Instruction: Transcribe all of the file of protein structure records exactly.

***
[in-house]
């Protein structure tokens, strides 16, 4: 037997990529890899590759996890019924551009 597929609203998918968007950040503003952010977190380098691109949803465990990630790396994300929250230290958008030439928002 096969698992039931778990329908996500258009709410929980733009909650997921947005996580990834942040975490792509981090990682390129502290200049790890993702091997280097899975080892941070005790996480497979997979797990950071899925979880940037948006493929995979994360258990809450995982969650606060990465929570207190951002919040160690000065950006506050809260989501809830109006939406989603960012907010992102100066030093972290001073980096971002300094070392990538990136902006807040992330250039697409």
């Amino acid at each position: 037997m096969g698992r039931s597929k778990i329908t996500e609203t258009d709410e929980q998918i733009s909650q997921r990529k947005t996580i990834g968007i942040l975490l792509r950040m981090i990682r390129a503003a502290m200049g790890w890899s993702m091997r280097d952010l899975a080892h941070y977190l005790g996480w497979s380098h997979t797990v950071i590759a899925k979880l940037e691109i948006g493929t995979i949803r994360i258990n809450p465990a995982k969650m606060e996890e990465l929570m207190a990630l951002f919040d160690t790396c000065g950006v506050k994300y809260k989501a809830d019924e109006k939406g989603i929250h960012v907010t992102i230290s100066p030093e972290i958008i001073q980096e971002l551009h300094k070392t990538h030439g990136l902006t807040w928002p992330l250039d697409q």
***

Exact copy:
[in-house]
């Protein structure tokens, strides 16, 4: 037997990529890899590759996890019924551009 597929609203998918968007950040503003952010977190380098691109949803465990990630790396994300929250230290958008030439928002 096969698992039931778990329908996500258009709410929980733009909650997921947005996580990834942040975490792509981090990682390129502290200049790890993702091997280097899975080892941070005790996480497979997979797990950071899925979880940037948006493929995979994360258990809450995982969650606060990465929570207190951002919040160690000065950006506050809260989501809830109006939406989603960012907010992102100066030093972290001073980096971002300094070392990538990136902006807040992330250039697409």
């Amino acid at each position: 037997m096969g698992r039931s597929k778990i329908t996500e609203t258009d709410e929980q998918i733009s909650q997921r990529k947005t996580i990834g968007i942040l975490l792509r950040m981090i990682r390129a503003a502290m200049g790890w890899s993702m091997r280097d952010l899975a080892h941070y977190l005790g996480w497979s380098h997979t797990v950071i590759a899925k979880l940037e691109i948006g493929t995979i949803r994360i258990n809450p465990a995982k969650m606060e996890e990465l929570m207190a990630l951002f919040d160690t790396c000065g950006v506050k994300y809260k989501a809830d019924e109006k939406g989603i929250h960012v907010t992102i230290s100066p030093e972290i958008i001073q980096e971002l551009h300094k070392t990538h030439g990136l902006t807040w928002p992330l250039d697409q």